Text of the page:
English version
Accueil     À propos     Téléchargement     Ressources     Contactez-nous    

Ce site est rarement mis à jour. Pour les informations les plus récentes, rendez-vous sur le nouveau site OCaml à l'adresse ocaml.org.

Browse thread
thousands of CPU cores
[ Home ] [ Index: by date | by threads ]
[ Search: ]

[ Message by date: previous | next ] [ Message in thread: previous | next ] [ Thread: previous | next ]
Date: 2008-07-11 (15:09)
From: Jon Harrop <jon@f...>
Subject: Re: [Caml-list] thousands of CPU cores
On Friday 11 July 2008 15:03:48 Basile STARYNKEVITCH wrote:
> It is not specific to Linux (and probably not even to *opensource*
> functional programming languages; I believe proprietary functional
> languages implementations face the same problems).

Indeed, Mathematica has the same problem but, I believe, Wolfram Research are 
migrating it to the JVM for this reason.

> In my perception, 
> functional programming requires *blindly fast* memory allocation for
> values which are becoming garbage quickly. This seems a property of 
> functional programming (and more generally any programming style
> discouraging side effects), in other words functional programming need
> very efficient garbage collectors (A.Appel wrote stuff on this almost
> 20? years ago).

Although that is established functional folklore, I believe it is misguided to 
try to apply that to more mainstream concerns. Moreover, the problem can be 
largely avoided by adopting a more modern JIT-based approach to language 
implementation anyway.

OCaml and its ancestors and relatives like Haskell have traditionally been 
used by academics for applications with the value lifetime distribution that 
you describe (very high allocation rates for short lived values) when it is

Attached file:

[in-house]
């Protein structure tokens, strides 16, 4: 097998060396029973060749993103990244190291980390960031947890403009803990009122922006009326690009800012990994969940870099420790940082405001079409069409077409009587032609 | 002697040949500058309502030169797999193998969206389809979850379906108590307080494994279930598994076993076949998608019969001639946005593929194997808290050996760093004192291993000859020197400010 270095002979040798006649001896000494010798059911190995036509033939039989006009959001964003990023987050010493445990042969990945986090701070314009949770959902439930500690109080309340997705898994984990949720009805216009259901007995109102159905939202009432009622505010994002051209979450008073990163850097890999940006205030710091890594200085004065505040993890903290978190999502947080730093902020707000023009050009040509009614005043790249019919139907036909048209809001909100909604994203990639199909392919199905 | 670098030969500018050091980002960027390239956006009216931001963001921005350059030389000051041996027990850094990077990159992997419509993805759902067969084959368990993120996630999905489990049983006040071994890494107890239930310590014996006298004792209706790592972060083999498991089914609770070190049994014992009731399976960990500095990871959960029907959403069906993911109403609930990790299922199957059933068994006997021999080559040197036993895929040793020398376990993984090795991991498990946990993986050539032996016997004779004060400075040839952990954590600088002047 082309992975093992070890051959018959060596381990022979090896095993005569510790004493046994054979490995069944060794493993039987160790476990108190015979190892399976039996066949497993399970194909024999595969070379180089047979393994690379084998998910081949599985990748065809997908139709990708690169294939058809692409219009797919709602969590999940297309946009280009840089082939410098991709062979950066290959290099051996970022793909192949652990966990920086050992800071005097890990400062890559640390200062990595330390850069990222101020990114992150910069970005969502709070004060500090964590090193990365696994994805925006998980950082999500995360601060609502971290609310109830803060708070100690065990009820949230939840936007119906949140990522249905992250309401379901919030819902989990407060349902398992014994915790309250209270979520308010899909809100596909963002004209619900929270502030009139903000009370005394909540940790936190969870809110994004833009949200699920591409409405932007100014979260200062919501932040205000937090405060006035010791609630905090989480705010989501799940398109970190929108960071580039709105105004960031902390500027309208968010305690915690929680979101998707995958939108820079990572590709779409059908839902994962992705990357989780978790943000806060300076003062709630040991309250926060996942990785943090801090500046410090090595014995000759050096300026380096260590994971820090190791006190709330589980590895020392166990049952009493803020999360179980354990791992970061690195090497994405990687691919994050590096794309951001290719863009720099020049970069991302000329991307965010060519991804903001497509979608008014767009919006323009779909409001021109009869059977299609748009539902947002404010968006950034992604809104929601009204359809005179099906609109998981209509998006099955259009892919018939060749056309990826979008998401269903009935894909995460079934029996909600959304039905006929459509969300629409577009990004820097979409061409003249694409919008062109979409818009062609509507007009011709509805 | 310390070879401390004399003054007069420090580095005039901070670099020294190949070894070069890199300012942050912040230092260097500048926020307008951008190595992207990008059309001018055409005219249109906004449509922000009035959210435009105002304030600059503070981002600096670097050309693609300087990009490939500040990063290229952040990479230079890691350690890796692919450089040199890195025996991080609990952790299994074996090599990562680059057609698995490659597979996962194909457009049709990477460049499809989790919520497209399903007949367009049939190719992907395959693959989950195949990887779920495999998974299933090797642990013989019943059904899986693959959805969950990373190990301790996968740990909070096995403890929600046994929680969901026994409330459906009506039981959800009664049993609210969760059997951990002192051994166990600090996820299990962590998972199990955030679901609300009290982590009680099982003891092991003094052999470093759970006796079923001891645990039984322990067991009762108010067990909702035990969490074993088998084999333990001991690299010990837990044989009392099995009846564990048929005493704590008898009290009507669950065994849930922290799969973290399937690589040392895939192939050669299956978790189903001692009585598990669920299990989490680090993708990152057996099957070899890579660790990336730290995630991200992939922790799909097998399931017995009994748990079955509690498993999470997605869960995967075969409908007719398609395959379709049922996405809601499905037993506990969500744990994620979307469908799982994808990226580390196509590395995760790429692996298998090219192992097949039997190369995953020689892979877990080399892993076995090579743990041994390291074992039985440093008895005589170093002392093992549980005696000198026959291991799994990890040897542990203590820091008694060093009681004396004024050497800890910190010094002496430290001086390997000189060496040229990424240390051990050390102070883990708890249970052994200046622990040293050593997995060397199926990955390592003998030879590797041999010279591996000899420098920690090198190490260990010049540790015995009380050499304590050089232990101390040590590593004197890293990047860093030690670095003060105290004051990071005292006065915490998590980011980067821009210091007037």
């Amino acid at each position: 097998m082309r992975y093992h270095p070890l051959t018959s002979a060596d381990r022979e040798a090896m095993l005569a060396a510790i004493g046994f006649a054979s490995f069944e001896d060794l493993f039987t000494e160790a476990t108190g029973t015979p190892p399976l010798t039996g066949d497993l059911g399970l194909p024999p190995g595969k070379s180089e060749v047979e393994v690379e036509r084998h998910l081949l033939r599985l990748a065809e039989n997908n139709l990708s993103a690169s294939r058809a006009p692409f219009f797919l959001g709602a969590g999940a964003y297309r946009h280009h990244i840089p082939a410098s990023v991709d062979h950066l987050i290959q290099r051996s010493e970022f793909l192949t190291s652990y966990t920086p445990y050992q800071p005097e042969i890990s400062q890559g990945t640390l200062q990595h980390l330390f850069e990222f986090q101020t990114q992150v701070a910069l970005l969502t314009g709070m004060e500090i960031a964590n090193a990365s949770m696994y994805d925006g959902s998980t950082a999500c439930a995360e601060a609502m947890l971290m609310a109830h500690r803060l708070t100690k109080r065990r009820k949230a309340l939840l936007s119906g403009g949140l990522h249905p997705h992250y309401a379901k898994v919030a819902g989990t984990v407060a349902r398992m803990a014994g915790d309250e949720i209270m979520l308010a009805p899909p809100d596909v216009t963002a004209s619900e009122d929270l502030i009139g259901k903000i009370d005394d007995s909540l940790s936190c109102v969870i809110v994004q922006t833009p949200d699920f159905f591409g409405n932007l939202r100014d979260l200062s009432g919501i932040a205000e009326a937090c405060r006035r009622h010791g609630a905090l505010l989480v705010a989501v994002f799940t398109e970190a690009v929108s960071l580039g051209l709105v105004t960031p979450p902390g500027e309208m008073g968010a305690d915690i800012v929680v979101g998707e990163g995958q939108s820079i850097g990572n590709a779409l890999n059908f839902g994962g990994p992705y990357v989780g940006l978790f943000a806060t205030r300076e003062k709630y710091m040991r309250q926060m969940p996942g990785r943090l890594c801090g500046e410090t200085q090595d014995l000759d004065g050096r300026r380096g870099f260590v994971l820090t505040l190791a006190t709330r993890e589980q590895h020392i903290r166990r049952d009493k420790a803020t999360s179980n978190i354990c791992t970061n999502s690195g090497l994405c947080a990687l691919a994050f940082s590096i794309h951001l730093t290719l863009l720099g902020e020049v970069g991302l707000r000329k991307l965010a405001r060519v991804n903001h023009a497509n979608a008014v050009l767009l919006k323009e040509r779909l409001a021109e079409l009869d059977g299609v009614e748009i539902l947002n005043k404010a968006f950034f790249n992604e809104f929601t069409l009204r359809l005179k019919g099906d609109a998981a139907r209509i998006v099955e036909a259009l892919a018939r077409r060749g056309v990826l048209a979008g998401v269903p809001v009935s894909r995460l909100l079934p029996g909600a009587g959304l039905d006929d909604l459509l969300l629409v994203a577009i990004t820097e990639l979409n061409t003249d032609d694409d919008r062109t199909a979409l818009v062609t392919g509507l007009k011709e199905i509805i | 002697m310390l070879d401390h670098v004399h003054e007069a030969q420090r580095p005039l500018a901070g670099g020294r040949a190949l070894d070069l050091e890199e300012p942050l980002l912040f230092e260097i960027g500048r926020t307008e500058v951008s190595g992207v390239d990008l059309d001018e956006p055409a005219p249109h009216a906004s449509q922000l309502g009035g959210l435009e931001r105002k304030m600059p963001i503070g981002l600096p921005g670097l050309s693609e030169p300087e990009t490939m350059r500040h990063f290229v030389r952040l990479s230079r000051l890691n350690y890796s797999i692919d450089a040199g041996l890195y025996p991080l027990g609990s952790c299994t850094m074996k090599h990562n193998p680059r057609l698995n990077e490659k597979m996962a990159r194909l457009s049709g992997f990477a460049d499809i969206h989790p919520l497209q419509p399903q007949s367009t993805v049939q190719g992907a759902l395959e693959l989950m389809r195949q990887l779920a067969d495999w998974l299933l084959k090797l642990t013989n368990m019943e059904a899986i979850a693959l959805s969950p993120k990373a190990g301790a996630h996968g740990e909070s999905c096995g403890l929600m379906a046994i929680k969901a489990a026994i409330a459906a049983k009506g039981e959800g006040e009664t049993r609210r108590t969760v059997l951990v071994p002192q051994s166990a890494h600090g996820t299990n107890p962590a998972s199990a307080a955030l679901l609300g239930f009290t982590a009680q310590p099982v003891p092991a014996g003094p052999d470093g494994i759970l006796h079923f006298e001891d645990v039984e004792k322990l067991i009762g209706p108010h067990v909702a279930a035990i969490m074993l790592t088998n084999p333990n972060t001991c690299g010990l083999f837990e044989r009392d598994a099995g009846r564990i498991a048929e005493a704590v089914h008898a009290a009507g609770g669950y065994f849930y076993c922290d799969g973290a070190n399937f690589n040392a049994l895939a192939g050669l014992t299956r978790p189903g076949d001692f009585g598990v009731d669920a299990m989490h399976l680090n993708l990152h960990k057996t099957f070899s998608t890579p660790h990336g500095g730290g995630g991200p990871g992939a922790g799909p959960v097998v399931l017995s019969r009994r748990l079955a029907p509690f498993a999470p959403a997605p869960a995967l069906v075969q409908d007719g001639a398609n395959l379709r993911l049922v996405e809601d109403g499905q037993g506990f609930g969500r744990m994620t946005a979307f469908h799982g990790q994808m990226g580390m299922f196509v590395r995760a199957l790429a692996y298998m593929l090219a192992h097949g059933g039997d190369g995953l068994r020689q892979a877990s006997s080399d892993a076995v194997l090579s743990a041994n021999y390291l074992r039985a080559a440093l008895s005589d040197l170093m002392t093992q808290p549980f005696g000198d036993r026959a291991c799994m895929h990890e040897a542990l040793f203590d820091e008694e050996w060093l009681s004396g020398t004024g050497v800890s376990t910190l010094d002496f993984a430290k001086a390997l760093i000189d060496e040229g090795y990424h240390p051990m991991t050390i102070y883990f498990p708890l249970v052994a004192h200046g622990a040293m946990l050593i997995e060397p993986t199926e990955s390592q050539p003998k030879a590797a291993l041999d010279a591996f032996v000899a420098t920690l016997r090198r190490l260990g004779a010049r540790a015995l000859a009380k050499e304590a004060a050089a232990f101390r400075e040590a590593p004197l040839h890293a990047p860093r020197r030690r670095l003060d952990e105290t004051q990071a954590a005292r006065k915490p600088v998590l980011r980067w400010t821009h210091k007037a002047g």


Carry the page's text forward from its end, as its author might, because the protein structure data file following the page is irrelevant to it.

not unusual to see 30% CPU time spent in the GC.

However, OCaml really pioneered the use of this family of languages in 
completely different applications such as numerical methods for scientific 
computing thanks to OCaml's unusually good floating point performance. Such 
applications do not share the characteristic that you describe but they still 
benefit enormously from first-class functions, tail calls, an expressive 
static type system and so on. These applications benefit far more from good 
code generation than from a fast GC and it is now unusual to see >5% CPU time 
spent in the GC for most OCaml programs.

Type specialization during JIT compilation removes the need for a uniform 
run-time representation of values which, amongst other things, obviates all 
boxing of floats. Value types allow custom data structures to be stored 
unboxed when appropriate (e.g. complex numbers).

This is why F# can be so productive for high-performance numerics even though 
it is built upon a run-time that was specifically designed for C#'s 

> As a case in point, I suggest an experiment (which unfortunately I don't
> have the time or motivation to realize). Replace the current Ocaml GC
> either in bytecode or in nativecode ocaml by Boehm's collector (which is
> multithread compatible). I'm sure you'll get a significant performance
> loss, but you should gain the true multi-threading feature. Of course,
> synchronization issues will appear, very probably in application code
> (and some C function wrappers).

That is an interesting idea and, in fact, perhaps LLVM+Boehm would be the 
easiest way to create a new functional language implementation that captures 
F#'s productivity.

Dr Jon D Harrop, Flying Frog Consultancy Ltd.